Truck loads in the United States are, generally speaking, classified according to the kind of trailer that is typically used to haul them. Take a trip along any major American highway and you will see a plethora of different designs. There are all kinds of specialist trailers used commercially today. Here is a very brief guide to the most popular among them.
Dry van trucking loads are by far the most popular kind of cargo carried in the USA today. A dry van consists of a tractor unit and a traditional boxcar style trailer. Almost all goods that do not need ventilation or refrigeration can be carried as dry van loads. Many owner operators submit quotes today using online load boards for shipping work instead of more traditional methods.
A ‘bull’ load refers to any kind of live animal cargo being carried by a commercial driver. The United States of America has an insatiable appetite for meat and dairy. Truck drivers regularly take animals to the slaughterhouse or between farms as part of agricultural trade. Carrying live cargo involves adhering to relatively strict animal protection laws, and all drivers carrying these loads have to have special training in order to prevent unnecessary suffering in transit.
Hot shot trucking is a term used to describe a relatively new class of commercial drivers that take small loads locally. Instead of using large commercial vehicles to transport their loads, hot shot truckers use readily available pickup trucks that require no special license to drive.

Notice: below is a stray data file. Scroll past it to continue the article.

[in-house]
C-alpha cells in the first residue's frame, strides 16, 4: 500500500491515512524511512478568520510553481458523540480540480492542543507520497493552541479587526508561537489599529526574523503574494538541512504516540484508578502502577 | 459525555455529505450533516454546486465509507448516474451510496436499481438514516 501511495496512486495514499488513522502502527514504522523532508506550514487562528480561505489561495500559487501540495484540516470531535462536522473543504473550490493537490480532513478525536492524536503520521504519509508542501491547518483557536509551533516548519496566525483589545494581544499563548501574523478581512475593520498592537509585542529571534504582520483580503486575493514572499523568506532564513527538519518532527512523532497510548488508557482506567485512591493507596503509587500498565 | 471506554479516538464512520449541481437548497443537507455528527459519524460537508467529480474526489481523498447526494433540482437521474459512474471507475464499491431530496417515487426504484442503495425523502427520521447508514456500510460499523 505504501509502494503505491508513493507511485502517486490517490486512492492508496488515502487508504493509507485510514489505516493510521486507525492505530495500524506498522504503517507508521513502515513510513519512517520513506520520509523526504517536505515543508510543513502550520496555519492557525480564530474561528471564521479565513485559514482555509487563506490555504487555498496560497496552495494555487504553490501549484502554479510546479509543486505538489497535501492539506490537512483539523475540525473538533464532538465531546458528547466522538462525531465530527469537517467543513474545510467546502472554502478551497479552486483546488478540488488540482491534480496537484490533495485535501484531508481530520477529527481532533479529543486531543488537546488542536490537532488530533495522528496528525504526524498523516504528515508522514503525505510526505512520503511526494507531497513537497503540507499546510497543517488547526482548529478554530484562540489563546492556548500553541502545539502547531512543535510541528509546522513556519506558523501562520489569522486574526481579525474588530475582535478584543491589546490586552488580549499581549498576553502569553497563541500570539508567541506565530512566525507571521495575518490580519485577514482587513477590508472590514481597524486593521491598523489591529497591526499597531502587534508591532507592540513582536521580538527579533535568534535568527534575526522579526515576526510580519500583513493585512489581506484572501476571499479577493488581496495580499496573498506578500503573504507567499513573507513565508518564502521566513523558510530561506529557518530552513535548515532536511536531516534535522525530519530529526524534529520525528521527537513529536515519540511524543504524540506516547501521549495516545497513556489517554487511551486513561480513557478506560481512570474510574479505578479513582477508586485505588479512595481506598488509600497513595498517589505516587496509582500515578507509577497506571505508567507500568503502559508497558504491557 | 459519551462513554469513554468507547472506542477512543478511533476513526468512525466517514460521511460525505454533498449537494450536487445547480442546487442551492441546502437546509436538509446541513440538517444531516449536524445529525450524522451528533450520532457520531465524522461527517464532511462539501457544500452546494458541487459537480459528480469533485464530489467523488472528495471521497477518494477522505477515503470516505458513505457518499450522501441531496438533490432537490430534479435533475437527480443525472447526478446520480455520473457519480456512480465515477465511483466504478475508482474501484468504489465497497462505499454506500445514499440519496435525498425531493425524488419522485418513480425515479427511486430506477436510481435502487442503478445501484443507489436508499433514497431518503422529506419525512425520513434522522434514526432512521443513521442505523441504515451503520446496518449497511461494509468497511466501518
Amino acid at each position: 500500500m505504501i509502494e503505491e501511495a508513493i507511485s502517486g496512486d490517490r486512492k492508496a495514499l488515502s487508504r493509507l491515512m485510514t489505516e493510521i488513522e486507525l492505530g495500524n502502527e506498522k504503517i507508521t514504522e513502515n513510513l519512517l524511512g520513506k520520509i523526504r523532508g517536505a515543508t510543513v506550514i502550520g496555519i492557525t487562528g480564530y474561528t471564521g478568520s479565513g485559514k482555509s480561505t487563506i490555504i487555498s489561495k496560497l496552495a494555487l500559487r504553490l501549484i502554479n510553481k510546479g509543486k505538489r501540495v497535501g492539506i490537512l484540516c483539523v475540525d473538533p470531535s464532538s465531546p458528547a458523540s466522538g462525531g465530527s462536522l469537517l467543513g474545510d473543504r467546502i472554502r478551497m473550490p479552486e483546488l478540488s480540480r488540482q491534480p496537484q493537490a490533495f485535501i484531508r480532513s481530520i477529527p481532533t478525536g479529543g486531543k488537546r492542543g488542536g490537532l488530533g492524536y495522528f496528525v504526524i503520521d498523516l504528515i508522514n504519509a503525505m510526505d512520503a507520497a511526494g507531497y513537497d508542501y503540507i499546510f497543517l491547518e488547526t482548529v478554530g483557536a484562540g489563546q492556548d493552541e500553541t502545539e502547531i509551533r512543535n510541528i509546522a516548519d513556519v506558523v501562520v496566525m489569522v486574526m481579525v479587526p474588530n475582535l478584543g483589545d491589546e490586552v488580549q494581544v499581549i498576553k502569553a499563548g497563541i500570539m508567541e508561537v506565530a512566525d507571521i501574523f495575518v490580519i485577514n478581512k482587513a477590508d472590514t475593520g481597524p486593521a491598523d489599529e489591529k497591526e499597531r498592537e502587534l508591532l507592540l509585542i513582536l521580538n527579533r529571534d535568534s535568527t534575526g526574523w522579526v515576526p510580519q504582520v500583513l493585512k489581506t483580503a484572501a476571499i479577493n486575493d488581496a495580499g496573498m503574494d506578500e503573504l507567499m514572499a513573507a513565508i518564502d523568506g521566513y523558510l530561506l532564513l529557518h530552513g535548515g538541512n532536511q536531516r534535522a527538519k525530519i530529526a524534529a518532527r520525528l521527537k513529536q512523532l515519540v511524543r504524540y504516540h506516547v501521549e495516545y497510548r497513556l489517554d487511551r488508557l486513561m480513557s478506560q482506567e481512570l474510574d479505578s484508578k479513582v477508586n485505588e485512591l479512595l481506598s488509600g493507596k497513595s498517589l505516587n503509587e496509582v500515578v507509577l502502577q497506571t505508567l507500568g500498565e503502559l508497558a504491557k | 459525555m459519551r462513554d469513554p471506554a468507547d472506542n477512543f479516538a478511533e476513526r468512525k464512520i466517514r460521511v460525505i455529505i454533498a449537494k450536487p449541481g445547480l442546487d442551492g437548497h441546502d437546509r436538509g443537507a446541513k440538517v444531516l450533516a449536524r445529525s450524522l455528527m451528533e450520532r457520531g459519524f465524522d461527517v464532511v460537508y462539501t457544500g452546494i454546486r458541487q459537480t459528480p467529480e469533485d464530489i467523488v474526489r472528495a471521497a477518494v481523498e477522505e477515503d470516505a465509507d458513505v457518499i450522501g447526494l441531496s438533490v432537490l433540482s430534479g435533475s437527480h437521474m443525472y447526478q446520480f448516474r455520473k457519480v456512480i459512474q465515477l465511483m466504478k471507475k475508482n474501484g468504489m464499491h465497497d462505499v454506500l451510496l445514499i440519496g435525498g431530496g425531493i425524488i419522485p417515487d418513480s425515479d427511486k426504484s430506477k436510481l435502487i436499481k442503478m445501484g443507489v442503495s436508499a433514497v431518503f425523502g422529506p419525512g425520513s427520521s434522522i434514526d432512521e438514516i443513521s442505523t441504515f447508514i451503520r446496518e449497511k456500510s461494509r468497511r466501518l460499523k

Over the last few decades, the ever popular pickup truck has been getting more large and powerful – to the point where standard trucks are now perfectly capable of carrying small commercial loads. Many owner operators start their careers hauling hot shot loads. This shipping work is easy to take on.
Reefer loads are kept cool inside special refrigerated trailers. The inventor of the refrigerated truck, Frederick Mckinley Jones, was a pioneering American who also made innovations in audio and audiovisual equipment design. His invention – the Thermo King truck – was essential in the development of the modern American food logistics industry.
These days, fresh food from around the world can be found in almost every corner of the United States thanks to the development of the ‘reefer’. Reefer loads are usually taken on by specialist food logistics companies or owner drivers with enough money to invest in the rather expensive cooling equipment necessary.
Flatbed truck loads are pulled (as the name might suggest) using flatbed trailers. These trailers are not enclosed. They consist of a wooden or metal bed equipped with fixings such as straps or pins designed to stop cargo from rolling away from the frame.
Flatbed loads usually consist of items that are too large or too unusually shaped to be carried in a conventional dry van trailer. Large agricultural machinery, prefabricated buildings and construction equipment all travel as flatbed loads in the United States of America.